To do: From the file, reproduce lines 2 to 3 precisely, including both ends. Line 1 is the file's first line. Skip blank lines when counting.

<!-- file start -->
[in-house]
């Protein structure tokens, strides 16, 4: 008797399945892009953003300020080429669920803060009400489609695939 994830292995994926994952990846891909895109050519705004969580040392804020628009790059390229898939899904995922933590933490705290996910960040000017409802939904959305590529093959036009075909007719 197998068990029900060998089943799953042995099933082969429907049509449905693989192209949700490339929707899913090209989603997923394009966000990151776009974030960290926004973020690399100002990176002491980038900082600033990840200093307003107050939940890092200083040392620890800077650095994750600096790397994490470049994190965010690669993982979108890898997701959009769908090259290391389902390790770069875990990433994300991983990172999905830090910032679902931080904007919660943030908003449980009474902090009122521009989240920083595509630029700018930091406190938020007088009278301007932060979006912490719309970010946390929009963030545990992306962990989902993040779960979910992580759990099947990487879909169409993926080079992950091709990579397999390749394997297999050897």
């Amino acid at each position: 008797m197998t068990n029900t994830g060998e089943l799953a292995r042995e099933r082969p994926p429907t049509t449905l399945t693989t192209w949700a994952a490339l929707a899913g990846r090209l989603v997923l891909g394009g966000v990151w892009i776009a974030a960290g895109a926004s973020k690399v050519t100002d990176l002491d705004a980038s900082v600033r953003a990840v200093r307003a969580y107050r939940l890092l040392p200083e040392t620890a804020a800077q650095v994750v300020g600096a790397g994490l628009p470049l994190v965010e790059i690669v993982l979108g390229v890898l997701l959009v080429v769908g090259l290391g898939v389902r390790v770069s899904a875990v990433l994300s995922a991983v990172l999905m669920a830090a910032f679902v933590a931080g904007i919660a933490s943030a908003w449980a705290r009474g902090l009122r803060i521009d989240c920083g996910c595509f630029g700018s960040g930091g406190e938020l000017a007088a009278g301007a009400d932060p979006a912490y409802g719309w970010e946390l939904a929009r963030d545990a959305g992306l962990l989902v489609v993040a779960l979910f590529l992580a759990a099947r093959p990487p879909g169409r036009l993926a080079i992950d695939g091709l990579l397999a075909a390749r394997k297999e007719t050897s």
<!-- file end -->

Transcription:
């Protein structure tokens, strides 16, 4: 008797399945892009953003300020080429669920803060009400489609695939 994830292995994926994952990846891909895109050519705004969580040392804020628009790059390229898939899904995922933590933490705290996910960040000017409802939904959305590529093959036009075909007719 197998068990029900060998089943799953042995099933082969429907049509449905693989192209949700490339929707899913090209989603997923394009966000990151776009974030960290926004973020690399100002990176002491980038900082600033990840200093307003107050939940890092200083040392620890800077650095994750600096790397994490470049994190965010690669993982979108890898997701959009769908090259290391389902390790770069875990990433994300991983990172999905830090910032679902931080904007919660943030908003449980009474902090009122521009989240920083595509630029700018930091406190938020007088009278301007932060979006912490719309970010946390929009963030545990992306962990989902993040779960979910992580759990099947990487879909169409993926080079992950091709990579397999390749394997297999050897």
């Amino acid at each position: 008797m197998t068990n029900t994830g060998e089943l799953a292995r042995e099933r082969p994926p429907t049509t449905l399945t693989t192209w949700a994952a490339l929707a899913g990846r090209l989603v997923l891909g394009g966000v990151w892009i776009a974030a960290g895109a926004s973020k690399v050519t100002d990176l002491d705004a980038s900082v600033r953003a990840v200093r307003a969580y107050r939940l890092l040392p200083e040392t620890a804020a800077q650095v994750v300020g600096a790397g994490l628009p470049l994190v965010e790059i690669v993982l979108g390229v890898l997701l959009v080429v769908g090259l290391g898939v389902r390790v770069s899904a875990v990433l994300s995922a991983v990172l999905m669920a830090a910032f679902v933590a931080g904007i919660a933490s943030a908003w449980a705290r009474g902090l009122r803060i521009d989240c920083g996910c595509f630029g700018s960040g930091g406190e938020l000017a007088a009278g301007a009400d932060p979006a912490y409802g719309w970010e946390l939904a929009r963030d545990a959305g992306l962990l989902v489609v993040a779960l979910f590529l992580a759990a099947r093959p990487p879909g169409r036009l993926a080079i992950d695939g091709l990579l397999a075909a390749r394997k297999e007719t050897s």